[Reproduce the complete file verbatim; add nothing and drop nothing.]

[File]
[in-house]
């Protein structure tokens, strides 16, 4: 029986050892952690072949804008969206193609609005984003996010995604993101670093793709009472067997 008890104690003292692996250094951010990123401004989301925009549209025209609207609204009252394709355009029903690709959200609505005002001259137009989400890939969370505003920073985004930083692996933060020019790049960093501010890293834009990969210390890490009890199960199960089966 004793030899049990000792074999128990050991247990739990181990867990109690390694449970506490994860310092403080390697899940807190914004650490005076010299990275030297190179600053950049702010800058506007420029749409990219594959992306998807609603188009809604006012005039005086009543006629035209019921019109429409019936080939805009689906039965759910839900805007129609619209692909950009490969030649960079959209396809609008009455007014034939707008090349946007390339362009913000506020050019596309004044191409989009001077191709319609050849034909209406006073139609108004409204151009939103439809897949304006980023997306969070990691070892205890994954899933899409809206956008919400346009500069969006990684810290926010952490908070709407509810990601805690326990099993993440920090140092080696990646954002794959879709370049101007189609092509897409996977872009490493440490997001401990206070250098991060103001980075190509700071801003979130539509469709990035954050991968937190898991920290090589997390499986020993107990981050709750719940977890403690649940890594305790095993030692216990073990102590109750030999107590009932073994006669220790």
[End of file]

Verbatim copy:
[in-house]
């Protein structure tokens, strides 16, 4: 029986050892952690072949804008969206193609609005984003996010995604993101670093793709009472067997 008890104690003292692996250094951010990123401004989301925009549209025209609207609204009252394709355009029903690709959200609505005002001259137009989400890939969370505003920073985004930083692996933060020019790049960093501010890293834009990969210390890490009890199960199960089966 004793030899049990000792074999128990050991247990739990181990867990109690390694449970506490994860310092403080390697899940807190914004650490005076010299990275030297190179600053950049702010800058506007420029749409990219594959992306998807609603188009809604006012005039005086009543006629035209019921019109429409019936080939805009689906039965759910839900805007129609619209692909950009490969030649960079959209396809609008009455007014034939707008090349946007390339362009913000506020050019596309004044191409989009001077191709319609050849034909209406006073139609108004409204151009939103439809897949304006980023997306969070990691070892205890994954899933899409809206956008919400346009500069969006990684810290926010952490908070709407509810990601805690326990099993993440920090140092080696990646954002794959879709370049101007189609092509897409996977872009490493440490997001401990206070250098991060103001980075190509700071801003979130539509469709990035954050991968937190898991920290090589997390499986020993107990981050709750719940977890403690649940890594305790095993030692216990073990102590109750030999107590009932073994006669220790």